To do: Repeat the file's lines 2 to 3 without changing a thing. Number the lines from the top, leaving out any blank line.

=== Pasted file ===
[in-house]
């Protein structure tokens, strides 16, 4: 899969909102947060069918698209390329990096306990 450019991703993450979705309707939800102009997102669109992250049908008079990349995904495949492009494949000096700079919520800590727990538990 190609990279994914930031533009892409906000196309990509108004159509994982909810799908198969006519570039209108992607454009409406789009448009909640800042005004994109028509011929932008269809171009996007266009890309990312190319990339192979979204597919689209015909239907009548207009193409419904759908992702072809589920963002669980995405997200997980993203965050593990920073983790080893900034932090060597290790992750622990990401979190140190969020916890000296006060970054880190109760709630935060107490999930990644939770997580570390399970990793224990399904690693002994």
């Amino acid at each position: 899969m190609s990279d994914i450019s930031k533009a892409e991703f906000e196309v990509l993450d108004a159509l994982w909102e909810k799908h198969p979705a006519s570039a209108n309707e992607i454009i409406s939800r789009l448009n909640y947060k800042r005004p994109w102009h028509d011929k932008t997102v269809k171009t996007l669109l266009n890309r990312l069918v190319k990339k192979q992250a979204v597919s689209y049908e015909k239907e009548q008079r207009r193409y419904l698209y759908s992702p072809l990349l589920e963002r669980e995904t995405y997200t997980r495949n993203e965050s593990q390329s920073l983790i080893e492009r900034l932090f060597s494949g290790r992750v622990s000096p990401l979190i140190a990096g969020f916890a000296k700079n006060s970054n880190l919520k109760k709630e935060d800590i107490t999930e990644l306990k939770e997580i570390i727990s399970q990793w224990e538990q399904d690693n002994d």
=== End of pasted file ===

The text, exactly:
């Protein structure tokens, strides 16, 4: 899969909102947060069918698209390329990096306990 450019991703993450979705309707939800102009997102669109992250049908008079990349995904495949492009494949000096700079919520800590727990538990 190609990279994914930031533009892409906000196309990509108004159509994982909810799908198969006519570039209108992607454009409406789009448009909640800042005004994109028509011929932008269809171009996007266009890309990312190319990339192979979204597919689209015909239907009548207009193409419904759908992702072809589920963002669980995405997200997980993203965050593990920073983790080893900034932090060597290790992750622990990401979190140190969020916890000296006060970054880190109760709630935060107490999930990644939770997580570390399970990793224990399904690693002994």
């Amino acid at each position: 899969m190609s990279d994914i450019s930031k533009a892409e991703f906000e196309v990509l993450d108004a159509l994982w909102e909810k799908h198969p979705a006519s570039a209108n309707e992607i454009i409406s939800r789009l448009n909640y947060k800042r005004p994109w102009h028509d011929k932008t997102v269809k171009t996007l669109l266009n890309r990312l069918v190319k990339k192979q992250a979204v597919s689209y049908e015909k239907e009548q008079r207009r193409y419904l698209y759908s992702p072809l990349l589920e963002r669980e995904t995405y997200t997980r495949n993203e965050s593990q390329s920073l983790i080893e492009r900034l932090f060597s494949g290790r992750v622990s000096p990401l979190i140190a990096g969020f916890a000296k700079n006060s970054n880190l919520k109760k709630e935060d800590i107490t999930e990644l306990k939770e997580i570390i727990s399970q990793w224990e538990q399904d690693n002994d």